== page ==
Legendre Polynomial


The Legendre polynomials, sometimes called Legendre functions of the first kind, Legendre coefficients, or zonal harmonics (Whittaker and Watson 1990, p. 302), are solutions to the Legendre differential equation. If l is an integer, they are polynomials. The Legendre polynomials P_n(x) are illustrated above for x in [-1,1] and n=1, 2, ..., 5. They are implemented in the Wolfram Language as LegendreP[n, x].

The associated Legendre polynomials P_l^m(x) and P_l^(-m) are solutions to the associated Legendre differential equation, where l is a positive integer and m=0, ..., l.

The Legendre polynomial P_n(z) can be defined by the contour integral


where the contour encloses the origin and is traversed in a counterclockwise direction (Arfken 1985, p. 416).

The first few Legendre polynomials are


When ordered from smallest to largest powers and with the denominators factored out, the triangle of nonzero coefficients is 1, 1, -1, 3, -3, 5, 3, -30, ... (OEIS A008316). The leading denominators are 1, 1, 2, 2, 8, 8, 16, 16, 128, 128, 256, 256, ... (OEIS A060818).

The first few powers in terms of Legendre polynomials are


(OEIS A008317 and A001790). A closed form for these is given by


(R. Schmied, pers. comm., Feb. 27, 2005). For Legendre polynomials and powers up to exponent 12, see Abramowitz and Stegun (1972, p. 798).

The Legendre polynomials can also be generated using Gram-Schmidt orthonormalization in the open interval (-1,1) with the weighting function 1.


Normalizing so that P_n(1)=1 gives the expected Legendre polynomials.

The "shifted" Legendre polynomials are a set of functions analogous to the Legendre polynomials, but defined on the interval (0, 1). They obey the orthogonality relationship


The first few are


The Legendre polynomials are orthogonal over (-1,1) with weighting function 1 and satisfy


where delta_(mn) is the Kronecker delta.

The Legendre polynomials are a special case of the Gegenbauer polynomials with alpha=1/2, a special case of the Jacobi polynomials P_n^((alpha,beta)) with alpha=beta=0, and can be written as a hypergeometric function using Murphy's formula


(Bailey 1933; 1935, p. 101; Koekoek and Swarttouw 1998).

The Rodrigues representation provides the formula


which yields upon expansion

=1/(2^l)sum_(k=0)^(|_l/2_|)(-1)^k(l; k)(2l-2k; l)x^(l-2k)

where |_r_| is the floor function. Additional sum formulas include

P_l(x)=1/(2^l)sum_(k=0)^(l)(l; k)^2(x-1)^(l-k)(x+1)^k
=sum_(k=0)^(l)(l; k)(-l-1; k)((1-x)/2)^k

(Koepf 1998, p. 1). In terms of hypergeometric functions, these can be written

P_n(x)=(2n; n)(x^n)/(2^n)_2F_1(-n/2,(1-n)/2;1/2-n;x^(-2))

(Koepf 1998, p. 3).

A generating function for P_n(x) is given by


Take partialg/partialt,


Multiply (39) by 2t,


and add (38) and (40),


This expansion is useful in some physical problems, including expanding the Heyney-Greenstein phase function and computing the charge distribution on a sphere. Another generating function is given by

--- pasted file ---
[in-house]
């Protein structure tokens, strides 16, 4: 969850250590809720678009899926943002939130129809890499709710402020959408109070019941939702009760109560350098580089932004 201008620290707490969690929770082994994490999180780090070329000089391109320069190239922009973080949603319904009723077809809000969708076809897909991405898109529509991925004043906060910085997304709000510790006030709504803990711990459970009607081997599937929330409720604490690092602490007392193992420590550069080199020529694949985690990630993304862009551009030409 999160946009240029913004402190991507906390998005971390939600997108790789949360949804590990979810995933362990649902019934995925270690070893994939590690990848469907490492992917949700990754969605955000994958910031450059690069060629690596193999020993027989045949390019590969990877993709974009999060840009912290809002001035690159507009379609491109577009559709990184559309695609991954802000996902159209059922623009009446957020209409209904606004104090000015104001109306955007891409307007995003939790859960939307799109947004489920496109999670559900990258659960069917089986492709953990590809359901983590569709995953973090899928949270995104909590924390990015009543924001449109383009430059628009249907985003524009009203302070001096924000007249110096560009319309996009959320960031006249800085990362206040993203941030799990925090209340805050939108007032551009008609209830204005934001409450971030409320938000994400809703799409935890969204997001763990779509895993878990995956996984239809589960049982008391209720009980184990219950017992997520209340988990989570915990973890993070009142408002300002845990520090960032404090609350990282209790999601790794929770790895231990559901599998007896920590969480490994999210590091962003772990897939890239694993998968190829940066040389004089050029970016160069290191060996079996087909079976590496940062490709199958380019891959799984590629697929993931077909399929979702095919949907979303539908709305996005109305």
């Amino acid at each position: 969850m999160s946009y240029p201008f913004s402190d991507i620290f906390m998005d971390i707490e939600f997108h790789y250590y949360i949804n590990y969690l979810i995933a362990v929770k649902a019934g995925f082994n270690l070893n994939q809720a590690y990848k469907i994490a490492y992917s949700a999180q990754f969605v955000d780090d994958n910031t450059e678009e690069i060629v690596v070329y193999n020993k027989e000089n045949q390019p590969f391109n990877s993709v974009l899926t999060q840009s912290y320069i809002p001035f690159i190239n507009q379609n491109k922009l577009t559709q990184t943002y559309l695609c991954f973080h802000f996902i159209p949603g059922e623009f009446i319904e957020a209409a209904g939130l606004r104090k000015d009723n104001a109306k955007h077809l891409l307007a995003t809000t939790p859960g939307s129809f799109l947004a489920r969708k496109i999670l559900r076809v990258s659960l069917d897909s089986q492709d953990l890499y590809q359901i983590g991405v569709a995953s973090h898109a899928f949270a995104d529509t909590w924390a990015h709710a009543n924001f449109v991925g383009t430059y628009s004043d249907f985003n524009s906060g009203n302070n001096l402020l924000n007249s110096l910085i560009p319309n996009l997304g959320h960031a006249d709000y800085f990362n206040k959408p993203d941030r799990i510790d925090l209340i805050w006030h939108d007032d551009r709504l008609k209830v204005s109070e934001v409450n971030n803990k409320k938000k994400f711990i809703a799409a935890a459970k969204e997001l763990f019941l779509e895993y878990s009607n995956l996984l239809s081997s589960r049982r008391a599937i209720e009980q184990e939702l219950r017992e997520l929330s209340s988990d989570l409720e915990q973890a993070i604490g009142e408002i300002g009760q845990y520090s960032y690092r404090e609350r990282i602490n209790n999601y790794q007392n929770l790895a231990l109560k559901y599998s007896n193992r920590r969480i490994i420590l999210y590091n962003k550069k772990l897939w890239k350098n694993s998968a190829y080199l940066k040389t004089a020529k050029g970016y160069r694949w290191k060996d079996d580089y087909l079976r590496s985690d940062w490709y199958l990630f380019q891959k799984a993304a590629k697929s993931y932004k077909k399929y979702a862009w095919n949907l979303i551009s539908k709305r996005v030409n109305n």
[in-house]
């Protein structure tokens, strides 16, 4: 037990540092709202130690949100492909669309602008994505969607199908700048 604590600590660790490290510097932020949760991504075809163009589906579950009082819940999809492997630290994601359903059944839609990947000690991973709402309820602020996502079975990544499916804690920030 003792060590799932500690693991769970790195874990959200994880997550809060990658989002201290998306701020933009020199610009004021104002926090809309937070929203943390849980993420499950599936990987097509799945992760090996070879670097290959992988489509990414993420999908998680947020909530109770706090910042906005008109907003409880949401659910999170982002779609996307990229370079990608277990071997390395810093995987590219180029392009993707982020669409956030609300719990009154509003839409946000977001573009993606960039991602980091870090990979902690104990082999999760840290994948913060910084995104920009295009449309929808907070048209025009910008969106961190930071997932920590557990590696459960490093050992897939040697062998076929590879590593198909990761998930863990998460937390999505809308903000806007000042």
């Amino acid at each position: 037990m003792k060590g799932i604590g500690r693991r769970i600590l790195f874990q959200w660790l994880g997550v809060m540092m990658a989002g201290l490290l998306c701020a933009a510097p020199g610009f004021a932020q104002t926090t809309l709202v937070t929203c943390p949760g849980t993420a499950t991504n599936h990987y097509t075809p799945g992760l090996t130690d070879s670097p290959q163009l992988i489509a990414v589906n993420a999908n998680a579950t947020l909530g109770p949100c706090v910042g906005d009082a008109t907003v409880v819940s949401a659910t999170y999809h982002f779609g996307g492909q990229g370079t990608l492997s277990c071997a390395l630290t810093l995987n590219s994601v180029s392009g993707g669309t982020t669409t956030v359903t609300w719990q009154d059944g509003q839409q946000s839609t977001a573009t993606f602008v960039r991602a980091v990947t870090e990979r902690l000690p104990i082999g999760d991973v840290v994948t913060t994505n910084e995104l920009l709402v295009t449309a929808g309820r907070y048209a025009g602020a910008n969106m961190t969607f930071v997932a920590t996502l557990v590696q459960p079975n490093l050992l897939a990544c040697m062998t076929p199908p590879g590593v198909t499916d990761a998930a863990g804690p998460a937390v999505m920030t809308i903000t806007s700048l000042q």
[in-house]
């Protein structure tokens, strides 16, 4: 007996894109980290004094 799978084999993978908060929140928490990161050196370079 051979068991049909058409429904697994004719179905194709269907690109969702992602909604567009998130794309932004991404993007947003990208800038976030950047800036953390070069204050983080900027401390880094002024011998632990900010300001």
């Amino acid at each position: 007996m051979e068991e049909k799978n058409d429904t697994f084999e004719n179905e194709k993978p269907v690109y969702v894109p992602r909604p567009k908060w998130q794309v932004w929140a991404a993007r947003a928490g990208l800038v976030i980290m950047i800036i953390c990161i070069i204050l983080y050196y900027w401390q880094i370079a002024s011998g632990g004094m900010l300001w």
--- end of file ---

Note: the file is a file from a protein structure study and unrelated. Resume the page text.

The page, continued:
where J_0(x) is a zeroth order Bessel function of the first kind (Koepf 1998, p. 2).

The Legendre polynomials satisfy the recurrence relation


(Koepf 1998, p. 2). In addition,


(correcting Hildebrand 1956, p. 324).

A complex generating function is


and the Schläfli integral is


Integrals over the interval [x,1] include the general formula


for m!=0 (Byerly 1959, p. 172), from which the special case

={1 m=0; 0 m even !=0; (-1)^((m-1)/2)(m!!)/(m(m+1)(m-1)!!) m odd

follows (OEIS A002596 and A046161; Byerly 1959, p. 172). For the integral over a product of Legendre functions,


for m!=n (Byerly 1959, p. 172), which gives the special case

 int_0^1P_m(x)P_n(x)dx={1/(2n+1)   m=n; 0   m!=n, m,n both even or odd; f_(m,n)   m even, n odd; f_(n,m)   m odd, n even



(OEIS A078297 and A078298; Byerly 1959, p. 172). The latter is a special case of




and Gamma(z) is a gamma function (Gradshteyn and Ryzhik 2000, p. 762, eqn. 7.113.1)

Integrals over [-1,1] with weighting functions x and x^2 are given by

int_(-1)^1xP_L(x)P_N(x)dx={(2(L+1))/((2L+1)(2L+3)) for N=L+1; (2L)/((2L-1)(2L+1)) for N=L-1
int_(-1)^1x^2P_L(x)P_N(x)dx={(2(L+1)(L+2))/((2L+1)(2L+3)(2L+5)) for N=L+2; (2(2L^2+2L-1))/((2L-1)(2L+1)(2L+3)) for N=L; (2L(L-1))/((2L-3)(2L-1)(2L+1)) for N=L-2

(Arfken 1985, p. 700).

The Laplace transform is given by

 L[P_n(t)](s)={1/2sqrt(pi)[sqrt(2/s)I_(-n-1/2)(s)-1/2s_1F_2(1;2+1/2n,1/2(3-n);1/4s^2)]   for n even; 1/2sqrt(pi)[sqrt(2/s)I_(-n-1/2)(s)+_1F_2(1;1/2(3+n),1-1/2n;1/4s^2)]   for n odd,

where I_n(s) is a modified Bessel function of the first kind.

A sum identity is given by


where x_nu is the nuth root of P_n(x) (Szegö 1975, p. 348). A similar identity is


which is responsible for the fact that the sum of weights in Legendre-Gauss quadrature is always equal to 2.

See also

Associated Legendre Polynomial, Conical Function, Laplace's Integral, Laplace-Mehler Integral, Legendre Function of the First Kind, Legendre Function of the Second Kind, Mehler-Dirichlet Integral, Spherical Harmonic, Super Catalan Number, Zonal Harmonic

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Legendre Polynomial

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Weisstein, Eric W. "Legendre Polynomial." From MathWorld--A Wolfram Web Resource.

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